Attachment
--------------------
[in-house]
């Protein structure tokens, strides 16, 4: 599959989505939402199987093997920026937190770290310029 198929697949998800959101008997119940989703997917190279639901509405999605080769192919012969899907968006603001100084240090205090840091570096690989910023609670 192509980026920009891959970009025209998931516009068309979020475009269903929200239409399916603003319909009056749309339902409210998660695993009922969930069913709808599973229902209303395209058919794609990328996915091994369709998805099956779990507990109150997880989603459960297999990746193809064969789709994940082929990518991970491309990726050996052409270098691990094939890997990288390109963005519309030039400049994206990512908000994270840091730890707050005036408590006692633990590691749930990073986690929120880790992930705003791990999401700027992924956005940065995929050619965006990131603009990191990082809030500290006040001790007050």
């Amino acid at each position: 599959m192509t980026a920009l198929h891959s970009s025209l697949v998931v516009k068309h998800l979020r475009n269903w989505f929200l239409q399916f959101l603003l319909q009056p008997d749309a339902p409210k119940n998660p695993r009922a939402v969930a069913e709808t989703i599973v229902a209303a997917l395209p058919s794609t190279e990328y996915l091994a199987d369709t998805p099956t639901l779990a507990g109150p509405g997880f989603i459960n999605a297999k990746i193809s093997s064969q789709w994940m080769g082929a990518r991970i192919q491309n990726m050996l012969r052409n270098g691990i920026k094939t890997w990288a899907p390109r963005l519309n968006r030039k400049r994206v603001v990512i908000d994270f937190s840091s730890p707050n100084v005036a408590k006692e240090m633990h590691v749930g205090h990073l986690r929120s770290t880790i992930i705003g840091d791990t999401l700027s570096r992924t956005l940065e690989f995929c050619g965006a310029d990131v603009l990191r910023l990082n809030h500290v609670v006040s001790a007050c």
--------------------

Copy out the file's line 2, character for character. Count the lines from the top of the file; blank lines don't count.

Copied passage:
């Protein structure tokens, strides 16, 4: 599959989505939402199987093997920026937190770290310029 198929697949998800959101008997119940989703997917190279639901509405999605080769192919012969899907968006603001100084240090205090840091570096690989910023609670 192509980026920009891959970009025209998931516009068309979020475009269903929200239409399916603003319909009056749309339902409210998660695993009922969930069913709808599973229902209303395209058919794609990328996915091994369709998805099956779990507990109150997880989603459960297999990746193809064969789709994940082929990518991970491309990726050996052409270098691990094939890997990288390109963005519309030039400049994206990512908000994270840091730890707050005036408590006692633990590691749930990073986690929120880790992930705003791990999401700027992924956005940065995929050619965006990131603009990191990082809030500290006040001790007050």